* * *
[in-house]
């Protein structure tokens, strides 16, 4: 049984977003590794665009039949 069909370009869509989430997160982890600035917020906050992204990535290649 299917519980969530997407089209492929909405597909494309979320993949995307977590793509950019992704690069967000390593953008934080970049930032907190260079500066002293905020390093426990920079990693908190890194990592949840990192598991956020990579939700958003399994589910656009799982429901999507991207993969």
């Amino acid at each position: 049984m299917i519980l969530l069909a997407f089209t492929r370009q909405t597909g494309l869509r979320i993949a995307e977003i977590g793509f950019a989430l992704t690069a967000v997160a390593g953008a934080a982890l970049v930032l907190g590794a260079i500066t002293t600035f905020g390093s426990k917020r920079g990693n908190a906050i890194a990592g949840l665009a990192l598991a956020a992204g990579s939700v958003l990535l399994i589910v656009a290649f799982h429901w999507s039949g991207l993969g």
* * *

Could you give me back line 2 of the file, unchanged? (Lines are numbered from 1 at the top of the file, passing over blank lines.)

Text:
């Protein structure tokens, strides 16, 4: 049984977003590794665009039949 069909370009869509989430997160982890600035917020906050992204990535290649 299917519980969530997407089209492929909405597909494309979320993949995307977590793509950019992704690069967000390593953008934080970049930032907190260079500066002293905020390093426990920079990693908190890194990592949840990192598991956020990579939700958003399994589910656009799982429901999507991207993969």